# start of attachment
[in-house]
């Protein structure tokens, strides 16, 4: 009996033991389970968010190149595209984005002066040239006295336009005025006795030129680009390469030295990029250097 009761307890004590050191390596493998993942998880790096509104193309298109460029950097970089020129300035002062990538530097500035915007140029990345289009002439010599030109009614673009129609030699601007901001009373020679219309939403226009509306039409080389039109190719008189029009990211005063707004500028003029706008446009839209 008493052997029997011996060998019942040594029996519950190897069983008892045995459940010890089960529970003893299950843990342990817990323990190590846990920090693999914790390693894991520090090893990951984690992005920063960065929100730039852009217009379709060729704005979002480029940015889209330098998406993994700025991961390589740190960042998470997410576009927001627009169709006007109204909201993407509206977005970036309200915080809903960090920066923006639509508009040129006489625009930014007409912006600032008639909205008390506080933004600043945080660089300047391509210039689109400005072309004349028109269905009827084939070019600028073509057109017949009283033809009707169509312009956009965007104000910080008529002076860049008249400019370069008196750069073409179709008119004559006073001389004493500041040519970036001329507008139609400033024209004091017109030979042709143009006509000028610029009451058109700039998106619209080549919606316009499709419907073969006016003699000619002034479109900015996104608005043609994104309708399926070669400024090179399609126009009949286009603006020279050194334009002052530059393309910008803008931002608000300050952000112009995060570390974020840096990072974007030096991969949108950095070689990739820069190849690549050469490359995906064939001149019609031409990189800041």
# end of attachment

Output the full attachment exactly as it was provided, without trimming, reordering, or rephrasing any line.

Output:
[in-house]
């Protein structure tokens, strides 16, 4: 009996033991389970968010190149595209984005002066040239006295336009005025006795030129680009390469030295990029250097 009761307890004590050191390596493998993942998880790096509104193309298109460029950097970089020129300035002062990538530097500035915007140029990345289009002439010599030109009614673009129609030699601007901001009373020679219309939403226009509306039409080389039109190719008189029009990211005063707004500028003029706008446009839209 008493052997029997011996060998019942040594029996519950190897069983008892045995459940010890089960529970003893299950843990342990817990323990190590846990920090693999914790390693894991520090090893990951984690992005920063960065929100730039852009217009379709060729704005979002480029940015889209330098998406993994700025991961390589740190960042998470997410576009927001627009169709006007109204909201993407509206977005970036309200915080809903960090920066923006639509508009040129006489625009930014007409912006600032008639909205008390506080933004600043945080660089300047391509210039689109400005072309004349028109269905009827084939070019600028073509057109017949009283033809009707169509312009956009965007104000910080008529002076860049008249400019370069008196750069073409179709008119004559006073001389004493500041040519970036001329507008139609400033024209004091017109030979042709143009006509000028610029009451058109700039998106619209080549919606316009499709419907073969006016003699000619002034479109900015996104608005043609994104309708399926070669400024090179399609126009009949286009603006020279050194334009002052530059393309910008803008931002608000300050952000112009995060570390974020840096990072974007030096991969949108950095070689990739820069190849690549050469490359995906064939001149019609031409990189800041």